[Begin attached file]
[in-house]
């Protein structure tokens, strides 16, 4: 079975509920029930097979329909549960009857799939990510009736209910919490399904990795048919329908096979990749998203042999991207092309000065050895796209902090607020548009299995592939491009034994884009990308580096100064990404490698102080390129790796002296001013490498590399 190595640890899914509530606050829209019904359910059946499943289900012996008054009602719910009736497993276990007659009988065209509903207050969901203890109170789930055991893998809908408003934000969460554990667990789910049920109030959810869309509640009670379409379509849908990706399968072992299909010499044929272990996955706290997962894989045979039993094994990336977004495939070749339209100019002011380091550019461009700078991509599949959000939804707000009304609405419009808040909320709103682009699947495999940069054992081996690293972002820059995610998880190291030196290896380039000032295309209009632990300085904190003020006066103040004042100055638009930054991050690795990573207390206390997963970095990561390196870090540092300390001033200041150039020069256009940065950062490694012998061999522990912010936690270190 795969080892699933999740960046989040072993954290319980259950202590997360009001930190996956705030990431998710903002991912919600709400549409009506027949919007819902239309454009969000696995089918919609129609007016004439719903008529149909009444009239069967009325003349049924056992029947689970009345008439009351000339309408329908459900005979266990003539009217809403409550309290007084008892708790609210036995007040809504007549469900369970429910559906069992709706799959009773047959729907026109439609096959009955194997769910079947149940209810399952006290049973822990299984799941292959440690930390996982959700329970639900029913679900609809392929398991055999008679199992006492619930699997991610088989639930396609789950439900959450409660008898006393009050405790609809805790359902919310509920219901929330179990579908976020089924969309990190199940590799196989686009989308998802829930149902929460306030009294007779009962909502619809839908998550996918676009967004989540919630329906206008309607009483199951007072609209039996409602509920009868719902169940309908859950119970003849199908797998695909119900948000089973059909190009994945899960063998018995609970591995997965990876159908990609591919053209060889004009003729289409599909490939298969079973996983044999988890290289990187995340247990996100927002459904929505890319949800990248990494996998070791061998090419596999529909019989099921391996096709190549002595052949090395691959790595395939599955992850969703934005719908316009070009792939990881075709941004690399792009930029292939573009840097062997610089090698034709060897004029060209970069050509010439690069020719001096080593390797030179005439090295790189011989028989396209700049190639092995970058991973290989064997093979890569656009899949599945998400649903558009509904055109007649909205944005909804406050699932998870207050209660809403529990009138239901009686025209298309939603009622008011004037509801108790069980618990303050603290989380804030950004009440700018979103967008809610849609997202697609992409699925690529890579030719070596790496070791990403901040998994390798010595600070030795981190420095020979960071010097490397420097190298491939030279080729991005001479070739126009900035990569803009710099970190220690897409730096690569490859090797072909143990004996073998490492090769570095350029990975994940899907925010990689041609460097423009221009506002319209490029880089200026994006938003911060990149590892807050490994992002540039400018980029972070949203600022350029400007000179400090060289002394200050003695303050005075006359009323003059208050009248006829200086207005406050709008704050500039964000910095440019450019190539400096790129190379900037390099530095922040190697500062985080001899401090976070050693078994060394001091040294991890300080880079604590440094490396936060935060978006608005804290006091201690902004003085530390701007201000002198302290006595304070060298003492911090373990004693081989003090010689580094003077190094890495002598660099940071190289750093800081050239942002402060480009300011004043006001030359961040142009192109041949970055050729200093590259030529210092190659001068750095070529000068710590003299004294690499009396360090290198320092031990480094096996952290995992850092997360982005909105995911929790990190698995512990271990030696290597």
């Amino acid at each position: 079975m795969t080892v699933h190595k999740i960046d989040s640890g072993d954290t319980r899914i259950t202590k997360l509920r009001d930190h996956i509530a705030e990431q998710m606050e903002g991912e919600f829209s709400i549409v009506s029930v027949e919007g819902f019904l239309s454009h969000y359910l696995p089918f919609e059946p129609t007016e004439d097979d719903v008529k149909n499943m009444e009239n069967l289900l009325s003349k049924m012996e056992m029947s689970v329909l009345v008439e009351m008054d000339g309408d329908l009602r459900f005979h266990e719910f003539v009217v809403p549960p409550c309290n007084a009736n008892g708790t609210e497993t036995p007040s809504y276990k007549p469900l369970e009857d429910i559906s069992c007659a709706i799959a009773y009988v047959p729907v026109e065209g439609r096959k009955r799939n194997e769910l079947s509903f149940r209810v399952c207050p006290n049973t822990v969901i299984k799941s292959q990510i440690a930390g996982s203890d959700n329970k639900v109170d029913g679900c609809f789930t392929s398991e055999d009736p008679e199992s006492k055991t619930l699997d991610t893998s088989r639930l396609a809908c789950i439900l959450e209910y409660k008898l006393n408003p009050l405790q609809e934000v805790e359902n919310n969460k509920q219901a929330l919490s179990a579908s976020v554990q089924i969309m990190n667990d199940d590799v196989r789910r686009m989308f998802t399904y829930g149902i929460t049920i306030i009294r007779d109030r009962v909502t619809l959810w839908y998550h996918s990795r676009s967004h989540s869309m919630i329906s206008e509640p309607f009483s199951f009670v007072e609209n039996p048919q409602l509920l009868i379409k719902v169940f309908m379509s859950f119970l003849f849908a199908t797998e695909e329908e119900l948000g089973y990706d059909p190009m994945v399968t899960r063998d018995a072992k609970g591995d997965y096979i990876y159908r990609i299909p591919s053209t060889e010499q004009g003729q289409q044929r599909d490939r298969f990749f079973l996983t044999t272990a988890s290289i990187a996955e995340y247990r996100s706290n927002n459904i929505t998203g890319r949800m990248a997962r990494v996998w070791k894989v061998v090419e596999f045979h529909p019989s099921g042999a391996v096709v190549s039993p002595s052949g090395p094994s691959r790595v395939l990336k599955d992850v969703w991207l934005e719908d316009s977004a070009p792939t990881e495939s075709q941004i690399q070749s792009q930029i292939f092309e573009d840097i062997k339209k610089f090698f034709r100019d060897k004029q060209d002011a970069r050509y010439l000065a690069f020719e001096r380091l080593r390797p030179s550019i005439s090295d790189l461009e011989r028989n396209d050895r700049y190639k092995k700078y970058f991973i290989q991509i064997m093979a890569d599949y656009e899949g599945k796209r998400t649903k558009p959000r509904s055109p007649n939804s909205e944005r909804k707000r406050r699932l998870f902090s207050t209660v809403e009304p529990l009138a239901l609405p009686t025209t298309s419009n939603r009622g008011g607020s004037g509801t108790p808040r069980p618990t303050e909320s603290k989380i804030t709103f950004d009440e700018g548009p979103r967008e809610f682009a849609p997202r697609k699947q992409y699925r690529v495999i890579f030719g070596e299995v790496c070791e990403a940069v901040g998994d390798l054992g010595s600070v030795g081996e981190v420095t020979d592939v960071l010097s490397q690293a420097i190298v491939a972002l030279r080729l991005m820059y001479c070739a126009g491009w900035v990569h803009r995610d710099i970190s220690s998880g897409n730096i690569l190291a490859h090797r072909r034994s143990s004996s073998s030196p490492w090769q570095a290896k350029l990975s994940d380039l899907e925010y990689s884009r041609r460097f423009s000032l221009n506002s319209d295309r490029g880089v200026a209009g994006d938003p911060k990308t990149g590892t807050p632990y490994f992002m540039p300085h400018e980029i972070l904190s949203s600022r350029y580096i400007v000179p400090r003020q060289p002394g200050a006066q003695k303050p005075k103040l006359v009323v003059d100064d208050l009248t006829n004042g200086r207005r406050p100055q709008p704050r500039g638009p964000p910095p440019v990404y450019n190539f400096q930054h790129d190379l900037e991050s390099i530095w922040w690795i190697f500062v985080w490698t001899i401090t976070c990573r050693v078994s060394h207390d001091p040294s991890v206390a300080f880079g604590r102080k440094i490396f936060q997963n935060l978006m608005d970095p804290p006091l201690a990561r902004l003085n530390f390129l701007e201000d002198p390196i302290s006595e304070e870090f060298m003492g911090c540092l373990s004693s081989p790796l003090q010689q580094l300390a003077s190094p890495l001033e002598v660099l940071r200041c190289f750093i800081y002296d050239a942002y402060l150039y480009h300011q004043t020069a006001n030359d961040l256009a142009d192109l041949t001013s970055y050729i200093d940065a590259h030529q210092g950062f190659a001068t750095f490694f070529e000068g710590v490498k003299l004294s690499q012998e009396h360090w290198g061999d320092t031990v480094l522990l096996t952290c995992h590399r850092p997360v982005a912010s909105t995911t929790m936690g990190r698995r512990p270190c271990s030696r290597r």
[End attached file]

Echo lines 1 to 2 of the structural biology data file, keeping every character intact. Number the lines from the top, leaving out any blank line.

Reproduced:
[in-house]
């Protein structure tokens, strides 16, 4: 079975509920029930097979329909549960009857799939990510009736209910919490399904990795048919329908096979990749998203042999991207092309000065050895796209902090607020548009299995592939491009034994884009990308580096100064990404490698102080390129790796002296001013490498590399 190595640890899914509530606050829209019904359910059946499943289900012996008054009602719910009736497993276990007659009988065209509903207050969901203890109170789930055991893998809908408003934000969460554990667990789910049920109030959810869309509640009670379409379509849908990706399968072992299909010499044929272990996955706290997962894989045979039993094994990336977004495939070749339209100019002011380091550019461009700078991509599949959000939804707000009304609405419009808040909320709103682009699947495999940069054992081996690293972002820059995610998880190291030196290896380039000032295309209009632990300085904190003020006066103040004042100055638009930054991050690795990573207390206390997963970095990561390196870090540092300390001033200041150039020069256009940065950062490694012998061999522990912010936690270190 795969080892699933999740960046989040072993954290319980259950202590997360009001930190996956705030990431998710903002991912919600709400549409009506027949919007819902239309454009969000696995089918919609129609007016004439719903008529149909009444009239069967009325003349049924056992029947689970009345008439009351000339309408329908459900005979266990003539009217809403409550309290007084008892708790609210036995007040809504007549469900369970429910559906069992709706799959009773047959729907026109439609096959009955194997769910079947149940209810399952006290049973822990299984799941292959440690930390996982959700329970639900029913679900609809392929398991055999008679199992006492619930699997991610088989639930396609789950439900959450409660008898006393009050405790609809805790359902919310509920219901929330179990579908976020089924969309990190199940590799196989686009989308998802829930149902929460306030009294007779009962909502619809839908998550996918676009967004989540919630329906206008309607009483199951007072609209039996409602509920009868719902169940309908859950119970003849199908797998695909119900948000089973059909190009994945899960063998018995609970591995997965990876159908990609591919053209060889004009003729289409599909490939298969079973996983044999988890290289990187995340247990996100927002459904929505890319949800990248990494996998070791061998090419596999529909019989099921391996096709190549002595052949090395691959790595395939599955992850969703934005719908316009070009792939990881075709941004690399792009930029292939573009840097062997610089090698034709060897004029060209970069050509010439690069020719001096080593390797030179005439090295790189011989028989396209700049190639092995970058991973290989064997093979890569656009899949599945998400649903558009509904055109007649909205944005909804406050699932998870207050209660809403529990009138239901009686025209298309939603009622008011004037509801108790069980618990303050603290989380804030950004009440700018979103967008809610849609997202697609992409699925690529890579030719070596790496070791990403901040998994390798010595600070030795981190420095020979960071010097490397420097190298491939030279080729991005001479070739126009900035990569803009710099970190220690897409730096690569490859090797072909143990004996073998490492090769570095350029990975994940899907925010990689041609460097423009221009506002319209490029880089200026994006938003911060990149590892807050490994992002540039400018980029972070949203600022350029400007000179400090060289002394200050003695303050005075006359009323003059208050009248006829200086207005406050709008704050500039964000910095440019450019190539400096790129190379900037390099530095922040190697500062985080001899401090976070050693078994060394001091040294991890300080880079604590440094490396936060935060978006608005804290006091201690902004003085530390701007201000002198302290006595304070060298003492911090373990004693081989003090010689580094003077190094890495002598660099940071190289750093800081050239942002402060480009300011004043006001030359961040142009192109041949970055050729200093590259030529210092190659001068750095070529000068710590003299004294690499009396360090290198320092031990480094096996952290995992850092997360982005909105995911929790990190698995512990271990030696290597």